betes Association is that anyone who takes in- sulin carry an identification card explaining the emergency treatment required if an insulin reaction occurs.

Abnormalities in Secretion of Sex Hormones

The gonads (ovaries and testes) are endocrine glands as well as the source of the ova and sperm. They secrete the hormones estrogen and testosterone directly into the blood.

Hypergonadism (Hypersecretion) Abnormally increased functional activity of the gonads before puberty produces precocious sex- ual development in both sexes. In a male child, excessive production of testosterone may be caused by a tumor in the testes. This causes rapid growth of musculature and bones but pre- mature uniting of the epiphyses and shaft of long bones. Normal height, therefore, is not at- tained. Hypersecretion of ovarian hormones in the female is rare because negative-feedback stimulation of gonadotropic hormones stops ovarian hormone secretion.

Hypogonadism in the Male Several factors can cause hypogonadism, or de- creased functional activity of the gonads. A per- son may be born without functional testes, the testes may fail to descend and thus may atro- phy, or the testes may be lost through castration.

Prevention PLUS! Diabetes Control Can control of blood sugar prevent complications of diabetes? Nearly three-fourths of adults with diabetes lack basic in- formation that can help control their disease. Studies have shown that better control of diabetes helps prevent serious complications that may develop over time.

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Testes fail to develop because of lack of go- nadotropic hormone.

Loss of the male gonads before puberty causes the condition of eunuchism, in which sexual characteristics do not develop. Develop- ment of male traits depends on testosterone se- creted by the testes. Castration after puberty causes some regression of secondary sexual characteristics, but masculinity is retained. Hormonal therapy, the administration of testos- terone, can be effective.

Hypogonadism in the Female Hyposecretion of hormones by the ovaries may be caused by poorly formed or missing ovaries. When ovaries are absent or fail to develop, fe- male eunichism results. Secondary sexual characteristics do not develop. A characteristic of this condition is excessive growth of long bones because the epiphyses do not seal with the shaft of the bone, as normally occurs at adolescence.

Age-Related Diseases

Some changes in endocrine function occur nor- mally with aging. Of these, none are significant causes of disease. However, some changes make the aging person more susceptible to disease.

Growth hormone level decreases with age. This is manifested in men after age 30 as a de- crease in lean body mass and decreases in thickness and strength of bone matrix. As the body fat level increases, the growth hormone level decreases further. Increased body fat is correlated with greater risk of diabetes, heart disease, and cancer. Decreased bone density makes bones more susceptible to fracture.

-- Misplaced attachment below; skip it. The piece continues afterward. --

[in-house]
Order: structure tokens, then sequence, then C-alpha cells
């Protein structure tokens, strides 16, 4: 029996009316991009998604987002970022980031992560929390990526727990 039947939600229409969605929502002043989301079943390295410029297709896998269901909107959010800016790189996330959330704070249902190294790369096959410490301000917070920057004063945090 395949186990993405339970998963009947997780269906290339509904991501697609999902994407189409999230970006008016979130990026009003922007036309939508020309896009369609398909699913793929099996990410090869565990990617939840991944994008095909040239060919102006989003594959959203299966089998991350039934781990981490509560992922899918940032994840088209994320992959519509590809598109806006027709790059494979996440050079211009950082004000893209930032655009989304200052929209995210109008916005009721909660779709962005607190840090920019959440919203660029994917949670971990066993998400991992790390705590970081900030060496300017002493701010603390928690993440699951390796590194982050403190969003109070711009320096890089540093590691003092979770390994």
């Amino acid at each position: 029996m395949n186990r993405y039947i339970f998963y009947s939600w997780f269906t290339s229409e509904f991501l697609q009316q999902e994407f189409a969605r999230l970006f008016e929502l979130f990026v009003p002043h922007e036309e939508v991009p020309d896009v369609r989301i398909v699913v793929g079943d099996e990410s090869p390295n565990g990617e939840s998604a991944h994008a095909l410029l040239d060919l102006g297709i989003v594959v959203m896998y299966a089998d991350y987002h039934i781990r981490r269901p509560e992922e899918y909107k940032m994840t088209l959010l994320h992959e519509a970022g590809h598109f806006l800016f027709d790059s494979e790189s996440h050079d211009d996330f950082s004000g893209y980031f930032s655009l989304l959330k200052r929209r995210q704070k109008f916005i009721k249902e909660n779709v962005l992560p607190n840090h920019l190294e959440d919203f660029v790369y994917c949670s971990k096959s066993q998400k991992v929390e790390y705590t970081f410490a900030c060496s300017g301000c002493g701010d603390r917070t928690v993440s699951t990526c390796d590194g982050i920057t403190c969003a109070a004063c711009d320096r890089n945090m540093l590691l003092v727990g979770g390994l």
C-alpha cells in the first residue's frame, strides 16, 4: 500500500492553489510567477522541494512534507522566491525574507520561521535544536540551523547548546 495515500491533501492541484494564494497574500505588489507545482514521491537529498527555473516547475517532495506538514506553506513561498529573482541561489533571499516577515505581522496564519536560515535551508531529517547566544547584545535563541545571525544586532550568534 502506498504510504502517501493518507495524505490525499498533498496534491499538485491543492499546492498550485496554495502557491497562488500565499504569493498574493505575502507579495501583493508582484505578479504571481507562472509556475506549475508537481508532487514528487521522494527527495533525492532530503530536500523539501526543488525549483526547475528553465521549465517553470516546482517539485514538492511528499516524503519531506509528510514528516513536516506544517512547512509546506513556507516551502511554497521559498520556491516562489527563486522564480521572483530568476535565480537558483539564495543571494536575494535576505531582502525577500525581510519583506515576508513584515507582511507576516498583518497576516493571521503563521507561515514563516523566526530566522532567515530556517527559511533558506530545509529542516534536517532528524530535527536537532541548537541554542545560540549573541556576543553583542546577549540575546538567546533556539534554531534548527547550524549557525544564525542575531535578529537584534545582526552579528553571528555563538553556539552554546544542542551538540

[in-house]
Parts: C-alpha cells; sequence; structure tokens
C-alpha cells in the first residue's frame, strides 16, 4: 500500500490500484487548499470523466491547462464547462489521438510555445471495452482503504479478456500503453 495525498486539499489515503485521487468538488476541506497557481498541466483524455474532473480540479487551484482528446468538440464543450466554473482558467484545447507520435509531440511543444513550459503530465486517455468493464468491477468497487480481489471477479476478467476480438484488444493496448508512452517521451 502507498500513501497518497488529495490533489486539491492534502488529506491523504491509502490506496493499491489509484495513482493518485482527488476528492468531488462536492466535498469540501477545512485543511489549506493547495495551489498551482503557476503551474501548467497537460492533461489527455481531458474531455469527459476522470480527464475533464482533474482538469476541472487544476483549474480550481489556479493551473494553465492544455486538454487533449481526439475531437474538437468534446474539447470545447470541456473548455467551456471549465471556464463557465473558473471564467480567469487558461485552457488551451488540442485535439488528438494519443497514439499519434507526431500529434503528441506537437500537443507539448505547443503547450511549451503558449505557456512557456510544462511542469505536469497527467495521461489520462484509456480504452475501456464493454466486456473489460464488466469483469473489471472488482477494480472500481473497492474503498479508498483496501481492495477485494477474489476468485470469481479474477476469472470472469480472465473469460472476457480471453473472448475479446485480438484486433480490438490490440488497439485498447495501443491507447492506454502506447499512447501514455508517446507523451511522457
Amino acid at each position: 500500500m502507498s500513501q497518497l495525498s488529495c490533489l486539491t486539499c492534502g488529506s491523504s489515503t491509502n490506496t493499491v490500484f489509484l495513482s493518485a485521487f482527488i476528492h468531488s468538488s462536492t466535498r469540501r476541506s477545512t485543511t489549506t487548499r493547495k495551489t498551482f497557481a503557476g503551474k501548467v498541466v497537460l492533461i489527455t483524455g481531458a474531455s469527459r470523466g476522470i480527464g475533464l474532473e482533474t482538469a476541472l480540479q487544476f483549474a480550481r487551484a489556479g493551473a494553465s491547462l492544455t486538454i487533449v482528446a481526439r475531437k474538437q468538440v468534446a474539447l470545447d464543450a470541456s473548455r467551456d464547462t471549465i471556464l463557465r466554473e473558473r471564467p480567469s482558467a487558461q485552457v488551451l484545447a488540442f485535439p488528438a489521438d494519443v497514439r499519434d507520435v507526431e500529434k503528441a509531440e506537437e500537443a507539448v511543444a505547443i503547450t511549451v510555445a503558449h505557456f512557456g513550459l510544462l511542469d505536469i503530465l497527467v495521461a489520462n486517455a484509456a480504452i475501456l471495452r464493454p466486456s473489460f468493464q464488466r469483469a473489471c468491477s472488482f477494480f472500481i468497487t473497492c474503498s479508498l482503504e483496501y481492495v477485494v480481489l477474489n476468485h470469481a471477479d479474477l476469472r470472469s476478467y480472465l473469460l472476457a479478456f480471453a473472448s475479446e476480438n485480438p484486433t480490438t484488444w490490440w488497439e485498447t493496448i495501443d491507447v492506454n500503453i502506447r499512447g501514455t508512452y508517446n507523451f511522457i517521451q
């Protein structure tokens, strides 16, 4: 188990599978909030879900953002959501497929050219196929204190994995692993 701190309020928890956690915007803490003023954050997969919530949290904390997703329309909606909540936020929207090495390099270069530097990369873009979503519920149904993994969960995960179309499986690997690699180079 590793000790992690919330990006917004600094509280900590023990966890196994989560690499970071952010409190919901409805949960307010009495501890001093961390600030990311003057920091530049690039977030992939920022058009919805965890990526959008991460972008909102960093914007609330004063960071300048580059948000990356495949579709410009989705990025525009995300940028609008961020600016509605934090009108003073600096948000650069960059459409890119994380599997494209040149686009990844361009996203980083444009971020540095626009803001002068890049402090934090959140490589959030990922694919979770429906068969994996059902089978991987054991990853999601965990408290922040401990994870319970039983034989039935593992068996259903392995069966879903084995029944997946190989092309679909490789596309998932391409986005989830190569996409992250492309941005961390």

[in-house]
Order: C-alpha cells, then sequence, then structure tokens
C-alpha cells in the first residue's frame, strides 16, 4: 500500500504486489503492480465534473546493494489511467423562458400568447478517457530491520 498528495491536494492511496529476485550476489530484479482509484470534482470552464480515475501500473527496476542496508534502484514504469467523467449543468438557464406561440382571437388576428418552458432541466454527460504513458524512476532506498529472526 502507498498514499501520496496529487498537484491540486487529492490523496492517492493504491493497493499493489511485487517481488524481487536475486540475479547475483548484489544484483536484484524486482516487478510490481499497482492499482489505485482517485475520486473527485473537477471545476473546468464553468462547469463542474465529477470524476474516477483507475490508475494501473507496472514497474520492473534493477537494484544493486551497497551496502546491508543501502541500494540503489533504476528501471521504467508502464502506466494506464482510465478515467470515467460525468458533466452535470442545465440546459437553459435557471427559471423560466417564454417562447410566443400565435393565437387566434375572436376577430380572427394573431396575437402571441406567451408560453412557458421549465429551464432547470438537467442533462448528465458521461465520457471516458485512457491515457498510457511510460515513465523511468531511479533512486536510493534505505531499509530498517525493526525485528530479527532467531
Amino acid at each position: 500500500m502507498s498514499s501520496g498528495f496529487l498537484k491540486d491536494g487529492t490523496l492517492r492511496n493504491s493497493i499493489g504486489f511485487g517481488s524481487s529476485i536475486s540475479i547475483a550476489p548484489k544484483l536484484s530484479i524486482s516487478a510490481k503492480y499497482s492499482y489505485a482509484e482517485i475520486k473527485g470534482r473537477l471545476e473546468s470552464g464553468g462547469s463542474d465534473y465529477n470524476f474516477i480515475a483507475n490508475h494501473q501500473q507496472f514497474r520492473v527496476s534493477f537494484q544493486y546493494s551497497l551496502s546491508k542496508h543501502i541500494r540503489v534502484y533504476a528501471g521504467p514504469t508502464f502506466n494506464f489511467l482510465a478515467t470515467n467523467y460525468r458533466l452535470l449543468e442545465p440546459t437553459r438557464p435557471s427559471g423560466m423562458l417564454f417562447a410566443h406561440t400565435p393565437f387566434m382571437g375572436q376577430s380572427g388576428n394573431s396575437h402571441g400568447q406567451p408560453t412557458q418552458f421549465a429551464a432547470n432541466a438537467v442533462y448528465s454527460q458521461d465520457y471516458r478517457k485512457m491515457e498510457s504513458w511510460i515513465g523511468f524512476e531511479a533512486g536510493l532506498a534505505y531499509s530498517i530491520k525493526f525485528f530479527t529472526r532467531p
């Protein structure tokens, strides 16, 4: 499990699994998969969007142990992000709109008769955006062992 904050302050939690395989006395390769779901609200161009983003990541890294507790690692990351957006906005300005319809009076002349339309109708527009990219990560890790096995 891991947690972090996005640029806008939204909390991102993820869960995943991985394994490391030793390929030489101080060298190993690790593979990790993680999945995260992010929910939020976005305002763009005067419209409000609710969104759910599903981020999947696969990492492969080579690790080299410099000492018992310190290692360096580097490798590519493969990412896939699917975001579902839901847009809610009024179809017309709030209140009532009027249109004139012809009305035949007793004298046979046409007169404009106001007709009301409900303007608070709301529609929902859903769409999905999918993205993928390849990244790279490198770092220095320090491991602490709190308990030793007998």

A slight decrease in T3 : T4 ratio is seen with age, resulting in decreased metabolic rate. The incidence of autoimmune disease of the thyroid among females increases with age.

Although aldosterone levels remain relatively steady, an age-related decline in the kidneys’

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Chapter Twelve Diseases of the Endocrine System ■ 327

sensitivity to aldosterone occurs, accompanied by a diminishing capacity of the kidneys to se- crete renin when needed. The body is less able to deal with the stress of changes in blood pressure, dehydration, and disease in general. There is an increased incidence of abnor- malities in blood pressure, sodium and potas- sium levels, acid-base balances, and osmotic pressure.

The pancreas retains the ability to secrete in- sulin at normal levels with age, but tissue re- sponsiveness to insulin decreases. Insulin re- sistance leads to a greater incidence of T2DM. It is estimated that T2DM occurs in 10% of those over age 56, 20% of those between 45 and 76, and 40% of people over age 85. Although T1DM

is somewhat less common than T2DM and its occurrence is unrelated to aging, it remains among the 10 leading causes of death among people over age 65.

Androgen and estrogen levels drop with age, although this is considered a normal process of aging.

R E S O U R C E S

American Diabetes Association, Diabetes Facts and Figures: www.diabetes.org/diabetes-statistics.jsp

National Diabetes Information Clearinghouse (NDIC): www.diabetes.niddk.nih.gov

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DISEASE AT A GLANCE Endocrine System

DISEASE ETIOLOGY SIGNS AND SYMPTOMS

Pituitary dwarfism GH hyposecretion beginning in childhood due to pituitary damage or ischemia

Normal mental development, slow growth, sexual development lacking

Adult growth hormone deficiency

Damage to the pituitary or hypothalamus Increased body fat, reduced exercise capacity, impaired heart function, reduced muscle mass and abnormal lipid profile

Gigantism GH hypersecretion beginning in childhood due to adenoma of anterior pituitary

Bone length increases rapidly, delayed sexual development

Acromegaly GH hypersecretion beginning in adulthood due to adenoma of anterior pituitary

Enlargement of feet, hands, face as bones grow in diameter; soft tissue growth; nose, lips, lower jaw protrude; tongue and skin thicken